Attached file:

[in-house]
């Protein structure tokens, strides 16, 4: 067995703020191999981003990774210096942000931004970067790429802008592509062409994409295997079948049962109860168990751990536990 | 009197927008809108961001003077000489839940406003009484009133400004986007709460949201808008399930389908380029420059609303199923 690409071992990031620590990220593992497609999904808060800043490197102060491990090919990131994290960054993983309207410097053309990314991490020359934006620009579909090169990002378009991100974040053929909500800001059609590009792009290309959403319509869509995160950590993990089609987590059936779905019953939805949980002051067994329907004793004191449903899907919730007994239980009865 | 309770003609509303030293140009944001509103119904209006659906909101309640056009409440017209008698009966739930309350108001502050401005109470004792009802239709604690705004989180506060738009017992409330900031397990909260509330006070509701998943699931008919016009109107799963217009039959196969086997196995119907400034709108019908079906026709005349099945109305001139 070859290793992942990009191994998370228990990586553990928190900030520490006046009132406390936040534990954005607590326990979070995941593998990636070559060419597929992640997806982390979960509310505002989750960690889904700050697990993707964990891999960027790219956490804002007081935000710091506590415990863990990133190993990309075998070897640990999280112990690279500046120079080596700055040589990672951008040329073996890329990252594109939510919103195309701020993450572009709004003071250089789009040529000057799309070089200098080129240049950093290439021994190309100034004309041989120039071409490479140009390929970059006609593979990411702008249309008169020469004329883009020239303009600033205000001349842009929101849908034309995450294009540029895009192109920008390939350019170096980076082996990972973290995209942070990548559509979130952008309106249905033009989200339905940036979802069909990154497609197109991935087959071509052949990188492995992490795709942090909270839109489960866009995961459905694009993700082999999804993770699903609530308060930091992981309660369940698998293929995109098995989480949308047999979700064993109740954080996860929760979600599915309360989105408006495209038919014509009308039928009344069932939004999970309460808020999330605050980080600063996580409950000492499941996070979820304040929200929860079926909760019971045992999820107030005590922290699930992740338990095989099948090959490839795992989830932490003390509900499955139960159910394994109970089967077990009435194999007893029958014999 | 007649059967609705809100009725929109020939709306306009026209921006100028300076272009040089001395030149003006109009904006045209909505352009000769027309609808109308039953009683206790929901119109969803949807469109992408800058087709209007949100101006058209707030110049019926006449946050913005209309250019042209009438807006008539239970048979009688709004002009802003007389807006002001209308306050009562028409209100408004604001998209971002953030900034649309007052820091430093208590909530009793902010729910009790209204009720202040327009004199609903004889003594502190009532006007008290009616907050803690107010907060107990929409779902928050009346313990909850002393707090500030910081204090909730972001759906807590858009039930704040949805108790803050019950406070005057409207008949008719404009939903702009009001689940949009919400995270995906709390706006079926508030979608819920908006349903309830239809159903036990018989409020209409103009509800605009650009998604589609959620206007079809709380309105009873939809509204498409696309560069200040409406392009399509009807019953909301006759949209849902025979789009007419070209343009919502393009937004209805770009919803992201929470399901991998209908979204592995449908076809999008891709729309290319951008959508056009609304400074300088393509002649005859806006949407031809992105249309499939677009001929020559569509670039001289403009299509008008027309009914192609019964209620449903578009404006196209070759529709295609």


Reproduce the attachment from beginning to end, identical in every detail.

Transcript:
[in-house]
């Protein structure tokens, strides 16, 4: 067995703020191999981003990774210096942000931004970067790429802008592509062409994409295997079948049962109860168990751990536990 | 009197927008809108961001003077000489839940406003009484009133400004986007709460949201808008399930389908380029420059609303199923 690409071992990031620590990220593992497609999904808060800043490197102060491990090919990131994290960054993983309207410097053309990314991490020359934006620009579909090169990002378009991100974040053929909500800001059609590009792009290309959403319509869509995160950590993990089609987590059936779905019953939805949980002051067994329907004793004191449903899907919730007994239980009865 | 309770003609509303030293140009944001509103119904209006659906909101309640056009409440017209008698009966739930309350108001502050401005109470004792009802239709604690705004989180506060738009017992409330900031397990909260509330006070509701998943699931008919016009109107799963217009039959196969086997196995119907400034709108019908079906026709005349099945109305001139 070859290793992942990009191994998370228990990586553990928190900030520490006046009132406390936040534990954005607590326990979070995941593998990636070559060419597929992640997806982390979960509310505002989750960690889904700050697990993707964990891999960027790219956490804002007081935000710091506590415990863990990133190993990309075998070897640990999280112990690279500046120079080596700055040589990672951008040329073996890329990252594109939510919103195309701020993450572009709004003071250089789009040529000057799309070089200098080129240049950093290439021994190309100034004309041989120039071409490479140009390929970059006609593979990411702008249309008169020469004329883009020239303009600033205000001349842009929101849908034309995450294009540029895009192109920008390939350019170096980076082996990972973290995209942070990548559509979130952008309106249905033009989200339905940036979802069909990154497609197109991935087959071509052949990188492995992490795709942090909270839109489960866009995961459905694009993700082999999804993770699903609530308060930091992981309660369940698998293929995109098995989480949308047999979700064993109740954080996860929760979600599915309360989105408006495209038919014509009308039928009344069932939004999970309460808020999330605050980080600063996580409950000492499941996070979820304040929200929860079926909760019971045992999820107030005590922290699930992740338990095989099948090959490839795992989830932490003390509900499955139960159910394994109970089967077990009435194999007893029958014999 | 007649059967609705809100009725929109020939709306306009026209921006100028300076272009040089001395030149003006109009904006045209909505352009000769027309609808109308039953009683206790929901119109969803949807469109992408800058087709209007949100101006058209707030110049019926006449946050913005209309250019042209009438807006008539239970048979009688709004002009802003007389807006002001209308306050009562028409209100408004604001998209971002953030900034649309007052820091430093208590909530009793902010729910009790209204009720202040327009004199609903004889003594502190009532006007008290009616907050803690107010907060107990929409779902928050009346313990909850002393707090500030910081204090909730972001759906807590858009039930704040949805108790803050019950406070005057409207008949008719404009939903702009009001689940949009919400995270995906709390706006079926508030979608819920908006349903309830239809159903036990018989409020209409103009509800605009650009998604589609959620206007079809709380309105009873939809509204498409696309560069200040409406392009399509009807019953909301006759949209849902025979789009007419070209343009919502393009937004209805770009919803992201929470399901991998209908979204592995449908076809999008891709729309290319951008959508056009609304400074300088393509002649005859806006949407031809992105249309499939677009001929020559569509670039001289403009299509008008027309009914192609019964209620449903578009404006196209070759529709295609």